Medical technology has changed the landscape of how diseases are diagnosed and treated. This has affected the dental field as well. One of the most significant changes has been our discovery of how amazingly connected systemic medical health is to dental health. Today more than ever, we understand the connection to the bacteria that live in our mouth and its effect on heart disease, stroke, diabetes and low birth weight babies.
We have also discovered the relationship between teeth, chewing muscles and migraine headaches. This is tremendously exciting news for people who suffer from chronic headache pain or migraines, and have relied on medications for relief. Daily pain can dramatically alter lives with negative effects on personality, families and careers. An understanding of how teeth uniquely position the jaw, and how the jaw relates to the muscles of the head and neck, has led to treatments that significantly relieve headache pain.
Headaches result from a multitude of factors and sources of origin. Modern dentistry has better learned to correctly diagnose and treat pain at its source. Generally speaking, headache pain that has a dental component is muscular in nature with neurological input from the teeth. Treatment therefore focuses on achieving muscle relaxation with modalities including cold laser, ultrasound, therapeutic massage, bite force balancing, and splint therapy. In many cases we also use therapeutic Botox. Botox is the only FDA approved treatment for migraines; the many other drugs being used are all off-label. I have found that proper combination of these treatments yields meaningful relief for pain in these patients.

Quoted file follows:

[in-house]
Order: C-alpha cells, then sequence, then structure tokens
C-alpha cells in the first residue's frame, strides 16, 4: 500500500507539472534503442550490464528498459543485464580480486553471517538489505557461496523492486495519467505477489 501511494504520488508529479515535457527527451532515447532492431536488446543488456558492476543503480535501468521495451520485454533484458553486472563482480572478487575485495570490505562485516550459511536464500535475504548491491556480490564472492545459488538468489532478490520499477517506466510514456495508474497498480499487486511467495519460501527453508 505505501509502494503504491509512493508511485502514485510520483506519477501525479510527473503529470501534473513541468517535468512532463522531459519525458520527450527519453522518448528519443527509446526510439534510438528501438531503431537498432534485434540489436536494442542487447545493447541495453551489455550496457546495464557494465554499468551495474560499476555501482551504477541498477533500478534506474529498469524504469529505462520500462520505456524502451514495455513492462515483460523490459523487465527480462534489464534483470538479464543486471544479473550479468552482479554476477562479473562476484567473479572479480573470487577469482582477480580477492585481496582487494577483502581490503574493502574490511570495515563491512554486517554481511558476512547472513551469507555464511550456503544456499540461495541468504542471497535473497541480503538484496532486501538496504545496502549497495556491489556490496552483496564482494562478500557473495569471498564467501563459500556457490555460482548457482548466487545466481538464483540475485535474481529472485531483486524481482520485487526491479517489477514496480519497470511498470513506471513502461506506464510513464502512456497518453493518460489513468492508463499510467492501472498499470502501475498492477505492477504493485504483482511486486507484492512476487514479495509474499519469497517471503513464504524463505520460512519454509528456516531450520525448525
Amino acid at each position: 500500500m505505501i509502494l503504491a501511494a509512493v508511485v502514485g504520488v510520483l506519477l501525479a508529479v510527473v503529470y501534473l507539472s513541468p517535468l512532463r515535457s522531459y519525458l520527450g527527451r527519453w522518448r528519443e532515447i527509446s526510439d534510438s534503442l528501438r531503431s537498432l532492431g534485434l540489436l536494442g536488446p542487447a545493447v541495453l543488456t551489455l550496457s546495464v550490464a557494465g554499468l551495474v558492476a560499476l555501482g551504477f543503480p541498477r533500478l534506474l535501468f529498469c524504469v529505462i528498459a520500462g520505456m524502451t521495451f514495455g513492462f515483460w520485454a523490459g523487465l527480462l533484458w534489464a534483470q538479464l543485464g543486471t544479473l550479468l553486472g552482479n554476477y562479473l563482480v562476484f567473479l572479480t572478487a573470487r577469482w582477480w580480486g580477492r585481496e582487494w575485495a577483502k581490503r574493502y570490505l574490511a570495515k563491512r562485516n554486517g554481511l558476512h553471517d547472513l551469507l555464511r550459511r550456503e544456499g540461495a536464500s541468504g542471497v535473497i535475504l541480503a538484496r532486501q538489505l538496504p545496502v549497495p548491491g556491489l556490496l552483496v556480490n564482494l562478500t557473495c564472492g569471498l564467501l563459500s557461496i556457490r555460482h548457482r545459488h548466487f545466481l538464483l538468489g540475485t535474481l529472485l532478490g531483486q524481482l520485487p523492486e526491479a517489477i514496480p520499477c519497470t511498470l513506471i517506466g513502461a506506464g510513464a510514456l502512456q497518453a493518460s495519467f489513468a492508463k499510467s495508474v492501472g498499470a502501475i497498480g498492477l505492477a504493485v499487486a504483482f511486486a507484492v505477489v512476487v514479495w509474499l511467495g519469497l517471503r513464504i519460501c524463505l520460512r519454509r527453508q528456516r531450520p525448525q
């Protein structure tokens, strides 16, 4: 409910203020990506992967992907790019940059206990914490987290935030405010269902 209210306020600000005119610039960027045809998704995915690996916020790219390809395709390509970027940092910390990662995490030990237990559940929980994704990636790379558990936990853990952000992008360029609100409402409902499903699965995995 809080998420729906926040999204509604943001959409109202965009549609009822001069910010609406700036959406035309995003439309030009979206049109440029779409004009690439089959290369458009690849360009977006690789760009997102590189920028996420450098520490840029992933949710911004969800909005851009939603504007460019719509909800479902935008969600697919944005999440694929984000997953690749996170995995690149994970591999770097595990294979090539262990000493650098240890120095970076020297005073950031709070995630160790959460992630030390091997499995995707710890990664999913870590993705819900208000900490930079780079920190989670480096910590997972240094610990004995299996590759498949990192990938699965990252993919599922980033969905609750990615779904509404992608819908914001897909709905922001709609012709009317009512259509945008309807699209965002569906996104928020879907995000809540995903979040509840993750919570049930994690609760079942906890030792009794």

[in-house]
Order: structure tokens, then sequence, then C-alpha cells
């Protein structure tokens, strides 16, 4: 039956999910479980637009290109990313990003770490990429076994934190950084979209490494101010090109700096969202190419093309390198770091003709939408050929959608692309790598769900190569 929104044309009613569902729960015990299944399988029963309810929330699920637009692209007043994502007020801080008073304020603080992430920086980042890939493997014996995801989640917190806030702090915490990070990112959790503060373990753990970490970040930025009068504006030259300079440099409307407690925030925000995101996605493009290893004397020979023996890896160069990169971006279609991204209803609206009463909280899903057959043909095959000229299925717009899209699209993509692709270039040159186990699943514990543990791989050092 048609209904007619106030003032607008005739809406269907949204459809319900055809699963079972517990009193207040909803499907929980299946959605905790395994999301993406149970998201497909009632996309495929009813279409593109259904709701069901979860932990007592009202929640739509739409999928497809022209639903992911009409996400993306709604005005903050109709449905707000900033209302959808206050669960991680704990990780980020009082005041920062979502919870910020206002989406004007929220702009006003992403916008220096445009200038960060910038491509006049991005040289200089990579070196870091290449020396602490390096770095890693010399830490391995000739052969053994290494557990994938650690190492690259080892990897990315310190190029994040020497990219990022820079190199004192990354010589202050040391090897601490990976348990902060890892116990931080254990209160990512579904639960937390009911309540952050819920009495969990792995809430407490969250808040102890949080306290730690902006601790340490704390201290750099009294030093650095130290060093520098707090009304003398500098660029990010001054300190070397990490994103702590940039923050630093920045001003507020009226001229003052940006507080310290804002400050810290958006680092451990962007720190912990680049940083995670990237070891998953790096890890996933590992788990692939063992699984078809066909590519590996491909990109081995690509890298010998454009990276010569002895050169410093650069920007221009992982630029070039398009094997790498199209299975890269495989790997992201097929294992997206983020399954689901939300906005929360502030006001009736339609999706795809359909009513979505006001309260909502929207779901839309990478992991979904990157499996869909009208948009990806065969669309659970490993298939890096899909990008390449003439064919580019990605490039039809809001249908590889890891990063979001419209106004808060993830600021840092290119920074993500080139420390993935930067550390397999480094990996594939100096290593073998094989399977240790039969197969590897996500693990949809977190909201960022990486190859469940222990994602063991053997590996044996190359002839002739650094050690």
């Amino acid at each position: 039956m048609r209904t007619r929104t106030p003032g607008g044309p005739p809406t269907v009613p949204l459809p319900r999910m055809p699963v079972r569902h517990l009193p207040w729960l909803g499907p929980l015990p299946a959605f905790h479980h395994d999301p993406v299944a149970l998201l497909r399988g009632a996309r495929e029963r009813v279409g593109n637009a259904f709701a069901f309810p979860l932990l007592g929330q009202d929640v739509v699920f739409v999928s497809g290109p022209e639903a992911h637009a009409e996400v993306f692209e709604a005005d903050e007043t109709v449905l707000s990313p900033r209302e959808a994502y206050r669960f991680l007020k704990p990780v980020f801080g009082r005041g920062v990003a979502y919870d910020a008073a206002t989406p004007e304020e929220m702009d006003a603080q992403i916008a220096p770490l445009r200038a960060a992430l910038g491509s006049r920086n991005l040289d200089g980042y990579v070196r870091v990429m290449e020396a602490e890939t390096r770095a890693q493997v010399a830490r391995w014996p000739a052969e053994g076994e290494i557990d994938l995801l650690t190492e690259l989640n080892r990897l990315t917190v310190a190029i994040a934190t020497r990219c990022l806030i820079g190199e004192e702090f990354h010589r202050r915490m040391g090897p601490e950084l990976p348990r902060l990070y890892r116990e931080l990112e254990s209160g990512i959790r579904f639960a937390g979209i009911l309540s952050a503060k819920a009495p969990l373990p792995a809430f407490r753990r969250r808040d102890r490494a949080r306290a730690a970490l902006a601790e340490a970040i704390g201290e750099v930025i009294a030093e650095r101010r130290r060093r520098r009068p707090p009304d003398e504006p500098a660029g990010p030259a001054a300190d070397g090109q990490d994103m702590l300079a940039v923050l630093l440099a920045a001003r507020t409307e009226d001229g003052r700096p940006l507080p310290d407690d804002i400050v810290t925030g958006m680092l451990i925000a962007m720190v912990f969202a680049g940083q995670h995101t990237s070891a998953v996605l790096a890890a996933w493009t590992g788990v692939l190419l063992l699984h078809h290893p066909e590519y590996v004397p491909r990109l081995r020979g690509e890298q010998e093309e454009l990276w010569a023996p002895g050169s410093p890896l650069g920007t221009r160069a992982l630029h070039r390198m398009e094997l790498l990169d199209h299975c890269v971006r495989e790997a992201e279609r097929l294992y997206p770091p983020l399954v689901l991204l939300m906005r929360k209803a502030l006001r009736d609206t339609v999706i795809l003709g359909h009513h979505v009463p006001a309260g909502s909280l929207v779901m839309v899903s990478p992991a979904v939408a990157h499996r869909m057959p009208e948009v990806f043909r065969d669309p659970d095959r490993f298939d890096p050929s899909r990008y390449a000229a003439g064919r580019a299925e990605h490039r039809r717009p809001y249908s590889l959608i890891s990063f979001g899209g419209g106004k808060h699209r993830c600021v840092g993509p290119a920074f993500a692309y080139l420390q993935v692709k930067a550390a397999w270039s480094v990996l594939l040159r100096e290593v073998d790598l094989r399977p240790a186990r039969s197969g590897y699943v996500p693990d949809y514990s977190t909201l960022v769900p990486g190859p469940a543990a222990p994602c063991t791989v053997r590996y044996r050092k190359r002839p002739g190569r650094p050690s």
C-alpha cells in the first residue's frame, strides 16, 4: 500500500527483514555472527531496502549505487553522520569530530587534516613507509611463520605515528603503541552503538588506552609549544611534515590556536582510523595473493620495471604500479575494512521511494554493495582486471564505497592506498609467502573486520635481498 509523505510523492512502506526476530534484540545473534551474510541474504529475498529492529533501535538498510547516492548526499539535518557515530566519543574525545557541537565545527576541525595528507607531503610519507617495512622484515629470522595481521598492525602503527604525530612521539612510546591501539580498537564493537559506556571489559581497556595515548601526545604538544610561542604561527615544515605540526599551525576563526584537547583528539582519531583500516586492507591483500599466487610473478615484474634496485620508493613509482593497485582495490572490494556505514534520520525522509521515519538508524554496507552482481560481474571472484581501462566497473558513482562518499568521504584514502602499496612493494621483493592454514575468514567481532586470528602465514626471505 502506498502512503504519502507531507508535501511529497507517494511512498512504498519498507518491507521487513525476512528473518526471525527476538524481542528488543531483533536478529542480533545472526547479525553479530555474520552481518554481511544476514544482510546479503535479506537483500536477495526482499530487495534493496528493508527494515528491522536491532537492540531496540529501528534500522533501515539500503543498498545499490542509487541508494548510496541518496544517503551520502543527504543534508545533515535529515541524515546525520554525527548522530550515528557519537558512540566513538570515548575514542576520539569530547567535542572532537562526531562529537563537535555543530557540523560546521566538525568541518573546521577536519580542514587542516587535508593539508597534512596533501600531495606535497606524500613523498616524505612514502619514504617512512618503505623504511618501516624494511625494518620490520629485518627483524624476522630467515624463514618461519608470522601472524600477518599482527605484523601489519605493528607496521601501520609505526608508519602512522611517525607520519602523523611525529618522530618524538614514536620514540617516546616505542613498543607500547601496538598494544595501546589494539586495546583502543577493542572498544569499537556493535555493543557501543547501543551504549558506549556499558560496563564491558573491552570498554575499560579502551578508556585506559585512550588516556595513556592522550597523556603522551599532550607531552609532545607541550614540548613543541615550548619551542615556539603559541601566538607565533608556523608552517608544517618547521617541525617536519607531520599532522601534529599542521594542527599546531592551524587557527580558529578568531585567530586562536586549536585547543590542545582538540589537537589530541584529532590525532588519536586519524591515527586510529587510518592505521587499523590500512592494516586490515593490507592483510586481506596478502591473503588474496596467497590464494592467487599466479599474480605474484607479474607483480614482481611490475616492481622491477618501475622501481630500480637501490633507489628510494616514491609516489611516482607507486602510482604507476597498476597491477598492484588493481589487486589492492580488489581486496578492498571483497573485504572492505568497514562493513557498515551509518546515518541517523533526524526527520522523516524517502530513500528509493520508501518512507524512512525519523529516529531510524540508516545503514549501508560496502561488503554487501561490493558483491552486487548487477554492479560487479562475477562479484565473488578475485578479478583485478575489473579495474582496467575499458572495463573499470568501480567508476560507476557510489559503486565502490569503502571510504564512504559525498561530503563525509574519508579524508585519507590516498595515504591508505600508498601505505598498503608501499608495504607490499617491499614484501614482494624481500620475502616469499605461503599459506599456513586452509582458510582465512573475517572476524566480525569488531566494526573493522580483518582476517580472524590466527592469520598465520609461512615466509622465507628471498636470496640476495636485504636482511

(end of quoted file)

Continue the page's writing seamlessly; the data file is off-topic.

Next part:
Prevention can be very simple in that muscle hyperactivity and/or fatigue is at the root of this problem. Anything that causes the muscles of the head or neck to be active is the first place to look. Gum chewing, daytime clenching or nighttime grinding are common, so stopping or reducing these activities is important. Your dentist can recommend a solution that is appropriate. Typically nighttime mouthpieces have been utilized, but simple awareness has been shown to have very positive results.
Public awareness of a dental component in managing chronic headaches and migraines is happening, but slowly. Part of the challenge is the intersection of neurology, sports medicine and dentistry with no clear “owner.” If all of these disciplines are consulted, many people can be helped only after determining which approach is the most effective. Hopefully, reading an article about dentistry and pain management will lead someone to a better quality of life.
Written by Wayne Kinney, DDS